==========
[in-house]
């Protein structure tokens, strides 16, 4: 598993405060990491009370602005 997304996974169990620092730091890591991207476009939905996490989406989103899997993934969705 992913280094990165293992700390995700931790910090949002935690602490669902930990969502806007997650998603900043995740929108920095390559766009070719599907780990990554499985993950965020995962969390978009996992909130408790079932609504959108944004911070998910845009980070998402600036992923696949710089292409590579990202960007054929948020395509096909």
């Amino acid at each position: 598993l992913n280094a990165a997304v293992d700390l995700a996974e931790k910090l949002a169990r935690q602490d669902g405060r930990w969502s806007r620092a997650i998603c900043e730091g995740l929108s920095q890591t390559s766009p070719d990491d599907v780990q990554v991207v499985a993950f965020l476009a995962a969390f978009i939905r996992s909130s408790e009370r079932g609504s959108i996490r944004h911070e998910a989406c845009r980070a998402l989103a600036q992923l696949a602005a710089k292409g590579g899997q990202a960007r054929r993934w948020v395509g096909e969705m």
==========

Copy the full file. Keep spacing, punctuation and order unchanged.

[in-house]
């Protein structure tokens, strides 16, 4: 598993405060990491009370602005 997304996974169990620092730091890591991207476009939905996490989406989103899997993934969705 992913280094990165293992700390995700931790910090949002935690602490669902930990969502806007997650998603900043995740929108920095390559766009070719599907780990990554499985993950965020995962969390978009996992909130408790079932609504959108944004911070998910845009980070998402600036992923696949710089292409590579990202960007054929948020395509096909």
């Amino acid at each position: 598993l992913n280094a990165a997304v293992d700390l995700a996974e931790k910090l949002a169990r935690q602490d669902g405060r930990w969502s806007r620092a997650i998603c900043e730091g995740l929108s920095q890591t390559s766009p070719d990491d599907v780990q990554v991207v499985a993950f965020l476009a995962a969390f978009i939905r996992s909130s408790e009370r079932g609504s959108i996490r944004h911070e998910a989406c845009r980070a998402l989103a600036q992923l696949a602005a710089k292409g590579g899997q990202a960007r054929r993934w948020v395509g096909e969705m």